Raw sugar for May closed down 1.6% at 17.05 cents a pound, while May white sugar ended down 1.2% at $454.00 a tonne in London.

Chinese import concerns

Back in Chicago, corn fell too, feeling pressure from tumbling wheat and stronger dollar, with strong US exports having been a big support to prices, countering the huge weight on values from last year's record American harvest.

(Weekly US corn export sales were a decent 745,800 tonnes.)

As negative news on exports ahead, Cofco, the Chinese state-owned grain trading giant, said that the country's corn imports may fall below 3m tonnes in 2013-14, diminished by the rejection since November of several US cargos containing an unapproved genetically modified variety.

The US Department of Agriculture has forecast Chinese imports at 5.0m tonnes.

Corn for May fell 1.8% to $4.78 ½ a bushel, ending just above its 200-day and 20-day moving averages.

'Trying to get out of contracts'

But of course the major Chinese import fears concern soybeans, and whether and when the country will start cancelling orders from the US in earnest, with talk of weak Chinese crushing margins, ample supplies already in port, and purchases cheaper from Brazil.

In fact, "there is more discussion of China trying to wash out of double-digit cargoes of US and Brazilian soybeans," Country Futures' Darrell Holaday said.

"There is even some talk of [US] crushers trying to get out of some contracts."

And some of these soybeans appear to be heading to the US.

Allendale said that "the news in soybeans would be considered negative under most circumstances," not that "several cargoes of soybeans have been loaded in Brazil and on their way to the US.

"There has been confirmation of five and rumours of as many as seven more switched from China to the US.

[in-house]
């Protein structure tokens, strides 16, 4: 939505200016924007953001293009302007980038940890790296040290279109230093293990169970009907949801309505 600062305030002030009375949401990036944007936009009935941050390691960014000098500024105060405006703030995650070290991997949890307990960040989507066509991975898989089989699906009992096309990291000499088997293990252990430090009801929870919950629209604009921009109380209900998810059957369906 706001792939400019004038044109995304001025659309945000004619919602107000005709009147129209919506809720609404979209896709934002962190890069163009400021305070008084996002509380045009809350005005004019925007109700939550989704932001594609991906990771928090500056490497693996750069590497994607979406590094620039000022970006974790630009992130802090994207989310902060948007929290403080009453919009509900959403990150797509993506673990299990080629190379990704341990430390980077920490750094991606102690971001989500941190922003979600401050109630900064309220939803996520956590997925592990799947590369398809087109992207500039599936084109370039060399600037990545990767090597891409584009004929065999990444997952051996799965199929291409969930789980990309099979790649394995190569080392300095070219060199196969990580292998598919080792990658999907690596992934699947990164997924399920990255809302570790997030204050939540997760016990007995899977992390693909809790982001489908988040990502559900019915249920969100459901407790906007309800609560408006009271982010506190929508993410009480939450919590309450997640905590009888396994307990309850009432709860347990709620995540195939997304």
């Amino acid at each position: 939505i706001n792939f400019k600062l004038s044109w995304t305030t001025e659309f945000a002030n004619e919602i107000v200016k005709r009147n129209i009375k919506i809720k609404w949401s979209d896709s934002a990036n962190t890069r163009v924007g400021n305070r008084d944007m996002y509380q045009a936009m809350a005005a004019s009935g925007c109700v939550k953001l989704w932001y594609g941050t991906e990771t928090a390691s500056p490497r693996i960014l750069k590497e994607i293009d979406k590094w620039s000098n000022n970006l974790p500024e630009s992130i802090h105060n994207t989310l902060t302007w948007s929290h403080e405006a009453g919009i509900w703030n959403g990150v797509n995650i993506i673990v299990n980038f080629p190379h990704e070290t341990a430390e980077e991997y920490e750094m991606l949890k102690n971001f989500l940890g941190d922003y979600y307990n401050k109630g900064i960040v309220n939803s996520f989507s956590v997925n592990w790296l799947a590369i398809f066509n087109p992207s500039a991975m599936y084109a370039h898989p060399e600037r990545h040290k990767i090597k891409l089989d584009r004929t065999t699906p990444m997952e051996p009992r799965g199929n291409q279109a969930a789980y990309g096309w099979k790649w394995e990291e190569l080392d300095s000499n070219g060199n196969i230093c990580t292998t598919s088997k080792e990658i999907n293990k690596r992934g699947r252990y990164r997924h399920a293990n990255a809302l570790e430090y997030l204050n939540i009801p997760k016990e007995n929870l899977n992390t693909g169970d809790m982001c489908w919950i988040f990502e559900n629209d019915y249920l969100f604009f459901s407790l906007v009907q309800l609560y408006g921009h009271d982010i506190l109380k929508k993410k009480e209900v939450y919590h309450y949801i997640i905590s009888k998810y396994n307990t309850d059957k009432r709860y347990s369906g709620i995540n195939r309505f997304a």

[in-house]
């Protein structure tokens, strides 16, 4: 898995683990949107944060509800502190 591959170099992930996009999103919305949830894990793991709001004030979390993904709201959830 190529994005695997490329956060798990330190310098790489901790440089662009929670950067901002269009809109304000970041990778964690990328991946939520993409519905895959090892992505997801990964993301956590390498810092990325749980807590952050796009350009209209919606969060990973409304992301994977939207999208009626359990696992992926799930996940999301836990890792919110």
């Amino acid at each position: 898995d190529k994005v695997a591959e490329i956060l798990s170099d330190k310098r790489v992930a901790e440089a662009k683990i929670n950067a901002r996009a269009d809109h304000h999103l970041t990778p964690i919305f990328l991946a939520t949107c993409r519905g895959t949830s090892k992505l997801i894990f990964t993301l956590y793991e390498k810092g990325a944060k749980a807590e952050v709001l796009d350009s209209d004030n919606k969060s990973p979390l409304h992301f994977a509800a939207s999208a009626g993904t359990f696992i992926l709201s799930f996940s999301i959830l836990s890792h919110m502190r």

Export sales keep coming

And while the USDA's Brasilia bureau cut its forecast for the Brazilian soybean crop overnight, at 88.0m tonnes, the estimate remains above those of many other commentators, and next year's crop was pegged at a might 97m tonnes.

Still, it was difficult for investors to be too hard on soybeans when weekly US export sales data came in at a positive 202,200 tonnes for old crop, as well as 437,500 tonnes of new.

That took to 44.4m tonnes the amount of soybeans the US has exported, or committed to export, in 2013-14 - 2.8m tonnes more than the USDA has forecast for the whole season, of which we are now only a little over half way through.

Soybeans for May closed up 0.2% at $14.33 ¾ a bushel.

Big meal deals

The oilseed was also supported by a 1.0% rise to $446.50 a short ton in Chicago soymeal futures for May, with the feed ingredient itself gaining support from export data.

The USDA revealed weekly export sales of 242,900 tonnes for 2013-14, "up 52% from the previous week and 32% from the prior four-week average", and a further 244,000 tonnes for next season.

These figures were well ahead of expectations.